How do I start to piece it all together?

Uh… do you happen to have a textbook? It’s true that grammar only feels useful/fulfilling when you have vocabulary to use with it, but you often won’t be able to acquire new vocabulary in context without grammatical knowledge. Textbooks help you to acquire both at the same time, ideally with a decent amount of context so that what you learn is meaningful. If you don’t have a textbook or don’t intend to get one… well, you can try to cobble together a free/almost free DIY Japanese learning system. I don’t recommend it, because progress will be slow and probably painful, but it might still work. (It could even be better than a boring textbook, so who knows?)

For grammar, the closest things to textbooks on the internet are Tae Kim’s Guide to Japanese and Imabi. If you want lots of information on a particular structure in an easy-to-understand article full of example sentences (which is probably going to be good for your vocabulary as well), then you might want to check out Maggie Sensei’s site. The easiest way to find a specific article is to search ‘[grammatical structure] maggie sensei’. If she’s written something about it, it should show up.

As for acquiring vocabulary… in my opinion, you need a source for new words, and you need to practice output in some way. It’s not about disproving the ‘input hypothesis’ or ‘output makes perfect’ or whatnot… it’s just that output is retrieval practice, which is always good for memory. How can you do this on your own? For input… there are free online courses from NHK, along with NHK News Web Easy, which is for slightly more advanced beginners. Duolingo is another way you can pick up new words. (Side note: I hate Duolingo’s approach with a passion, even though it’s a good way to start a new language if you want to do it for free. Sure, it’s about repetition and translation exercises, turning it into a glorified flashcard system… but it’s super rigid and offers you no context whatsoever. The strongest proof of this is how much users complain in the comment section for each sentence, asking why their perfectly reasonable translation is ‘wrong’. However, precisely because it’s a glorified set of flashcards, you can use it for vocabulary if you can tolerate the mechanical nature of the system.) Other helpful input sources are podcasts aimed at learners, like things from JapanesePod101 and Nihongo con Teppei (or something like that). For output/retrieval practice, I strongly suggest you write Japanese characters (kana and kanji) after learning the correct stroke order. It’s not just about deciphering weird signs, though it does help with that: it’s about using muscle memory to help your brain absorb new structures. You can try something like glancing at a vocabulary word and reading it aloud before covering it, repeating its pronunciation, and writing it in kana before writing it with kanji (if it has a kanji form).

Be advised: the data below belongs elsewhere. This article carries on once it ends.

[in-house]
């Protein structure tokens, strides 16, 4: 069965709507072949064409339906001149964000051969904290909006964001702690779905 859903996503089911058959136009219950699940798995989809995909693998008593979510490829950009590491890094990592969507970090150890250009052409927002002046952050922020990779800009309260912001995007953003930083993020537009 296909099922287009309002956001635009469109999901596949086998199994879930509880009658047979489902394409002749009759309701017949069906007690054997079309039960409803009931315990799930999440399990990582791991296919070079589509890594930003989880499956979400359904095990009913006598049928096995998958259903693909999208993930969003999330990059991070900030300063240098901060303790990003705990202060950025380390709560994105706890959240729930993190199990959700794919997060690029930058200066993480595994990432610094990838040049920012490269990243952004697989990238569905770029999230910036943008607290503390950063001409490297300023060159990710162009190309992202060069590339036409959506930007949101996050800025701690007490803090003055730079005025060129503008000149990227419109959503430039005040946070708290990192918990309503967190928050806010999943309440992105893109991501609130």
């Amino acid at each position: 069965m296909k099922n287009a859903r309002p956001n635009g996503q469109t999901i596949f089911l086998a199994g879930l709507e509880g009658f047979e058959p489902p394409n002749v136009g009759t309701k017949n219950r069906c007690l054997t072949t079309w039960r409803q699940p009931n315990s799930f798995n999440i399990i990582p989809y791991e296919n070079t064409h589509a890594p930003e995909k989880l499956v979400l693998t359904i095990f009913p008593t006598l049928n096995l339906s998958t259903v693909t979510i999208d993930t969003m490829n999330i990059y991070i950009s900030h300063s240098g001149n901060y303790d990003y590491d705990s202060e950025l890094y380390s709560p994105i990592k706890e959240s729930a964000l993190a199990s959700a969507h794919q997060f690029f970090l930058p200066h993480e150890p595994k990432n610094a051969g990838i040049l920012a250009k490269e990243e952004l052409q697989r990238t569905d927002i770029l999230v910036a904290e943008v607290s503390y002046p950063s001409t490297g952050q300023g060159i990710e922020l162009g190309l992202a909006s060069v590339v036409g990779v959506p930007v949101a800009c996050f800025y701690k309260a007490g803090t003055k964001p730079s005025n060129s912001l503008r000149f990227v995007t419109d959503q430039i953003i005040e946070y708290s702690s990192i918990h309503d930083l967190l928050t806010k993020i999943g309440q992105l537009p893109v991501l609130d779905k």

More motivating ways for you to pick up new words and practise output will come up once you know a little grammar: you can try reading children’s books or watching anime (with basic grammatical knowledge, you’ll be able to pick up simple catchphrases, at the least). You can also join book clubs on the forums. I’m personally part of a group on the forums that translates simple NHK articles in order to understand them, with more advanced members helping those with less experience. (It’s here: NHK Easy News reading group) We used to tackle a manga as well, but that’s on hiatus. All these attempts to understand Japanese sentences and to use the words you’ve acquired will help you to figure all these structures out and understand what’s going on.

As a final thought, I understand that it’s not easy to have to deal with technical terms when you’re not used to handling them in your native language: picking up my third language, French, was confusing at first because I didn’t know what all the technical terms meant. However, to learn Japanese, you need to have at least a rudimentary understanding of these terms. That means you need to find a resource that clearly explains these concepts, or which at least gives you their equivalents in English. The reason these concepts are important is because Japanese tends to signal changes in function/role using suffixes and particles that are tagged onto the end of an existing word or sentence, and so you’ll need to be able to decode these things. A few weeks ago, I caught myself mentally changing the class/type of a verb in my head while watching an anime as I heard the suffix change. As for how to take apart Japanese sentences… think of onions. Here’s a link to a post in which I take apart a fairly complicated-looking sentence in order to illustrate what I mean by the idea that Japanese starts from a core and adds layers of meaning to it.

Finally, all the best! I strongly believe that everyone on these forums will be willing to help you and give you whatever advice they can. :slight_smile:

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